A client sent us this piece a couple of weeks ago. It made a connection with him – and us – shining a light on one of the biggest problems we all face every day.
We ARE our own worst enemy.
We get wrapped up in the weeds, the daily battles, the fires that are right in front of us. We tackle each day hour-by-hour…minute-by-minute…meeting-to-meeting. Never allowing a second to take in the bigger picture.
We just don’t have time, and making time is looked down upon.
Here are 3 ideas to help you stop fighting the fires right in front of you so you can focus on the source of the blaze.
IDEA 1: Get Sticky. Use sticky notes to capture the fires you deal with every day for a week. Caution: Doing this is eye-opening…you’ll probably be surprised how many issues you’re really dealing with every day.
Step 1: Capture ONE fire or problem per sticky note. If you knock out a problem during a conference call, capture the problem on a sticky note. If three problems, challenges, or roadblocks come up during a meeting, capture each on a sticky note.
Step 2: Put all the sticky notes up on your wall, window, or whiteboard – it doesn’t matter where you post them as long as you can see them all at the same time.
Step 3: Read the Tea Leaves. Take a few steps back from your display (yes, literally, take 2-3 steps back) and look at all the sticky notes. Start reading each one as you scan from left to right. Allow your brain to see the patterns that exist.
Step 4: Group related sticky notes together. If three problems occurred because a machine went down, group them together. If five problems popped up because a team member left unexpectedly, group them together.
Step 5: Find the source and take action. What’s the one thing all these smaller issues and problems share? Find this, and get rid of it – eliminating problems big and small once and for all.
Unsure if this will work? Or, maybe you’re thinking it’s not worth the time… Visionary leaders like Steve Jobs and Michael Dell have used this approach to fuel their success throughout their careers. Jobs tapped his ability to put patterns together and predict trends using meditation. Dell uses the sticky note method (outlined above) to help his more logical/rational brain make the connections.
IDEA 2: Tackle one BIG thing every day. Let’s face it – the little stuff is great. It’s easy to dive in to, it makes you feel good because you are getting stuff done, and it’s easier to fit into your “always available” schedule.
Charles Schwab takes a different approach to his days, and it pays off in big ways. Schwab takes 15 minutes at the end of each day to write down the 5 most important things he must get done the next day. He then puts the most important action in the #1 spot.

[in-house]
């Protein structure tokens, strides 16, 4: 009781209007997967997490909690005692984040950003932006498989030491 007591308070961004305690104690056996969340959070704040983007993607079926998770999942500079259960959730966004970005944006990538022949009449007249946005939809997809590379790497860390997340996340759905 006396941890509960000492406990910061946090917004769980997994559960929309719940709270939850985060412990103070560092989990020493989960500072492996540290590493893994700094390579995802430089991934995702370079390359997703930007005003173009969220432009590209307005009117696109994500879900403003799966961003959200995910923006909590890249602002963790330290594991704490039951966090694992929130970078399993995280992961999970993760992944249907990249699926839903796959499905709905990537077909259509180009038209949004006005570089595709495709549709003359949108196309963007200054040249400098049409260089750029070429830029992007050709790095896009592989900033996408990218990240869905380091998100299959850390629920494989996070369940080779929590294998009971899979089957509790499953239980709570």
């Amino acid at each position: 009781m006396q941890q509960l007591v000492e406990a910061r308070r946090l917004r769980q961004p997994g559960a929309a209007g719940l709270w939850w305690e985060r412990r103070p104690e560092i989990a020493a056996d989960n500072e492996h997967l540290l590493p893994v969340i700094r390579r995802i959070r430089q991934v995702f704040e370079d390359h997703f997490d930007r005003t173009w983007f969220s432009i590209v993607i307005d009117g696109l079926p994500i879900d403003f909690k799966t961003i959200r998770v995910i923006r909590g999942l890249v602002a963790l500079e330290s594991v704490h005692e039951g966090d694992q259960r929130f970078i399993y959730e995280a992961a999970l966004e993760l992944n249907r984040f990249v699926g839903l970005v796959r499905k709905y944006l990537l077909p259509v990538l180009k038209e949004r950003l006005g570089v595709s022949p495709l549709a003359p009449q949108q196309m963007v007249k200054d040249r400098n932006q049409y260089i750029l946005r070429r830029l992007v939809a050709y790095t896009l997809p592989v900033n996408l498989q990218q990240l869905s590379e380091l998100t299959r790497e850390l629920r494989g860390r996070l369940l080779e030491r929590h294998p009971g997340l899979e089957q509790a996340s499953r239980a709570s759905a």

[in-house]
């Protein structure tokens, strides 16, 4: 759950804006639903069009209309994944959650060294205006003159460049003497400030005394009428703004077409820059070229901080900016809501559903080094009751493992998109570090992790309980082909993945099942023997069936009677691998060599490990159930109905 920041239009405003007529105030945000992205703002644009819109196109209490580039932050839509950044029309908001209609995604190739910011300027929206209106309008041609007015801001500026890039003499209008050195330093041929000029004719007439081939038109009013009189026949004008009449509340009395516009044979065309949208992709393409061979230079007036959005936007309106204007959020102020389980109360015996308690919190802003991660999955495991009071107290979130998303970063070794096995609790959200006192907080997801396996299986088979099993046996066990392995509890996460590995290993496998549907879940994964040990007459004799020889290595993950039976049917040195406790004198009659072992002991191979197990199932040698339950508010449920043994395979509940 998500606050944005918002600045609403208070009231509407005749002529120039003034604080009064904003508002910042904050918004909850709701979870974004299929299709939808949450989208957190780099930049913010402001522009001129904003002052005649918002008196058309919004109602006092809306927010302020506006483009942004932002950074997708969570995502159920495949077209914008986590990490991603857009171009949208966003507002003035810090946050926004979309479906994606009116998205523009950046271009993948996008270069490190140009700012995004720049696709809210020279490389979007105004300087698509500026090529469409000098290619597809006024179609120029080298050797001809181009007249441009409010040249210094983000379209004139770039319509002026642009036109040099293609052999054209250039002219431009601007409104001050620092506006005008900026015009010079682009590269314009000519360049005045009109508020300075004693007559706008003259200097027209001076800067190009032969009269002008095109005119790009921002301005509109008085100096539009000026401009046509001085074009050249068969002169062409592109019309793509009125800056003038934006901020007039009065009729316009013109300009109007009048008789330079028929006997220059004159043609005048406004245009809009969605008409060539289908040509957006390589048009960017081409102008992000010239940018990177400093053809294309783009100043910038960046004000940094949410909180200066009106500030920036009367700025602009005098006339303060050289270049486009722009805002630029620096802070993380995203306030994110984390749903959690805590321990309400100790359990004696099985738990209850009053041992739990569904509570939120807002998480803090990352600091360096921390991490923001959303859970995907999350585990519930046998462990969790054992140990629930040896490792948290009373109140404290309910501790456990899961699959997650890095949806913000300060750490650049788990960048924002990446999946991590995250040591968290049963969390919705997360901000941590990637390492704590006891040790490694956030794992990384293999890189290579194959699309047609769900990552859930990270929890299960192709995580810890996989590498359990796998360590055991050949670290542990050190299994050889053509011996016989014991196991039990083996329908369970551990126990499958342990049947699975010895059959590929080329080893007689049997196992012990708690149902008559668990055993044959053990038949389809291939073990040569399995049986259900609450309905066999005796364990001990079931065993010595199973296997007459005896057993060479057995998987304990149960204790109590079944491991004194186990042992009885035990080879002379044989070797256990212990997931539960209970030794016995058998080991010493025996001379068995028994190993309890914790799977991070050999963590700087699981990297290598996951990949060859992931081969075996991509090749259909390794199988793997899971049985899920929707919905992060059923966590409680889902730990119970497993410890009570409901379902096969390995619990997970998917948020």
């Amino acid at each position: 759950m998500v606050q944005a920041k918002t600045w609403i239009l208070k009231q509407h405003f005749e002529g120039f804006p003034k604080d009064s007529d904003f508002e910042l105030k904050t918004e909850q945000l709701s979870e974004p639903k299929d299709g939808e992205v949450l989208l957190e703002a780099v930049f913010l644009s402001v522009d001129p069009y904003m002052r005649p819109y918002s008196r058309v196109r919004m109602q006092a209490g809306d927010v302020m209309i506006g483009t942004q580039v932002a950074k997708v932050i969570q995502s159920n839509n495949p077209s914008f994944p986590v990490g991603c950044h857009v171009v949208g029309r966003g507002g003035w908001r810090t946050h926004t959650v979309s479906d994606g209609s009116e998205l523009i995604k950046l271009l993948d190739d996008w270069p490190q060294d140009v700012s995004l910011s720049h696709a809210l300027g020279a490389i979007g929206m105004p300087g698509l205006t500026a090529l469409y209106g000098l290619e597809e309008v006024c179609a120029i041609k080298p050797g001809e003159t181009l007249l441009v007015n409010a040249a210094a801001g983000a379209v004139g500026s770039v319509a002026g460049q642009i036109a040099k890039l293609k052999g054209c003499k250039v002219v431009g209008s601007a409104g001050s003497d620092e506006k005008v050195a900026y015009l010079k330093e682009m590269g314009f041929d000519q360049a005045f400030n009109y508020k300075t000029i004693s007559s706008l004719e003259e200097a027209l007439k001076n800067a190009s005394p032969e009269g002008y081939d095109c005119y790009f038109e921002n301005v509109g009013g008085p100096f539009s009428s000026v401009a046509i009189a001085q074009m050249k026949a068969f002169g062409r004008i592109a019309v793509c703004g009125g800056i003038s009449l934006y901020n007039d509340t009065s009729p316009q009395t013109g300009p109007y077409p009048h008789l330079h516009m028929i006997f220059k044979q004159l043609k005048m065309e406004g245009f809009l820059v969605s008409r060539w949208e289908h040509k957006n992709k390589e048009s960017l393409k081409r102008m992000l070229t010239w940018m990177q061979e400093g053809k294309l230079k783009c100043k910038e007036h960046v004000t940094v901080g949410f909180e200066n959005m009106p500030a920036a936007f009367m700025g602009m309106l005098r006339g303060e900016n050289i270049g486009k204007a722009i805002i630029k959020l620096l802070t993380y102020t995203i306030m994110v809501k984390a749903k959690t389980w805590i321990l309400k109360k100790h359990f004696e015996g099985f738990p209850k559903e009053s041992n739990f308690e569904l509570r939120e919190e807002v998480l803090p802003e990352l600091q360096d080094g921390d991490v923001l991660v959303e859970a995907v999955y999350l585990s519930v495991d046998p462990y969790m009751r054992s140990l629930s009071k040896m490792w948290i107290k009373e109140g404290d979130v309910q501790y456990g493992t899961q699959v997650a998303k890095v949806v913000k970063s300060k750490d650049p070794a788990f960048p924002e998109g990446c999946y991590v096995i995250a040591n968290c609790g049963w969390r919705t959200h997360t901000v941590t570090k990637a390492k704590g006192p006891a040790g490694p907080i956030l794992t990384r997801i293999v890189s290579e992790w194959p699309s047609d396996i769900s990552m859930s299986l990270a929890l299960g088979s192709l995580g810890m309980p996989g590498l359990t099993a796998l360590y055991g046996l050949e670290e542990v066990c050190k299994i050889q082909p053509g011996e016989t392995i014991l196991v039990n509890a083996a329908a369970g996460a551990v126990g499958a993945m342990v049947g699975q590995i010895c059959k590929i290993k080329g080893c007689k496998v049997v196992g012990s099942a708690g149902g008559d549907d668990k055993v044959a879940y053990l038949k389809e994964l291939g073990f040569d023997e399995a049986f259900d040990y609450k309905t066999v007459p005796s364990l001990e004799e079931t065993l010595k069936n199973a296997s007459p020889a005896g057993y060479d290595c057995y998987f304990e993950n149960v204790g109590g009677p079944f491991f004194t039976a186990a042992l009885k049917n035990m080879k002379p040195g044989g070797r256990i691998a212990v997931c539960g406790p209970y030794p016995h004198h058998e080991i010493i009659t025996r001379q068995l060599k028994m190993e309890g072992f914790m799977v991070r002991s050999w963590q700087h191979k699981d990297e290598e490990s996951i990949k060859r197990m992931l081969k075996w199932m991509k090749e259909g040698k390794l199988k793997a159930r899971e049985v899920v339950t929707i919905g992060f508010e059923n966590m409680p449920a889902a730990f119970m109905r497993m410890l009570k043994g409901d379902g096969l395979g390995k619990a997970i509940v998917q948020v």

When he returns the next day, he knows exactly where to start his day…and does nothing else until that most important action is complete. If it takes him all day, that’s fine. He moves the remaining 4 items to the next day, adds a fifth, marks one as most important, and begins again.
It’s effective because it’s a process. It’s great because it allows you to get in a rhythm (which our brains really like), to prioritize your most important work, and drive action not activity.
IDEA 3: Define your time. We know this is best, but making it happen is a real challenge. (It’s kinda like eating healthy…we know it’s best, but making healthy choices all day, every day is challenging for many.) Here are a few simple changes you can make that can make a big difference:
- Schedule your most important action items to begin 2 hours after you wake. Why? This is when our brains are at their best. Continue to align actions that require a lot of thought with your other high energy times throughout your day. Do the same with low energy times and activities…which brings us to
- Deal with email TWICE a day. Emailing is a low energy activity – one that doesn’t require intense thought for a long time. Match up your email times with your low energy times. 10a and 3p are low energy times for many people, making them good starting points.
- Work for 52 minutes without stopping/interruption, then take a break for 17 minutes. The research is pretty clear here – people who follow this approach are more productive, more focused, and more creative. Get your timer ready and give it a go..see if you get more done by making this one simple change.
- Check for alignment. Do your actions support your goals? 80% or more of most people’s daily work actions do not align with their stated goals. Check all your actions by asking, “will what I’m about to do get me closer to achieving my goals?” If the answer is “yes,” keep going. If not, well, you know what to do.
Our brain is a powerful super-computer – making more than 35,000 decisions every day (more than 225* of these are about food alone according to researchers from Cornell). Why do we focus on the little things? Because the little things used to save our lives. A twitch of a leaf, or a new scent could indicate a predator. Constantly scanning the woods helped us find the safest path. But today, these old brain patterns often cause more harm than good.
Why are we so often our own worst enemy? Because we’re hard-wired to make lots of little decisions based on the information we have, and that’s exactly what your brain will do all day, every day…unless you take action to change your brain game.
Have tips and ideas for focusing on big issues instead of little actions? Share them in the comments. We’re always looking for ways to improve!
*Research Citation: Wansink, Brian and Jeffrey Sobal (2007), “Mindless Eating: The 200 Daily Food Decisions We Overlook,” Environment and Behavior 39:1, 106-123
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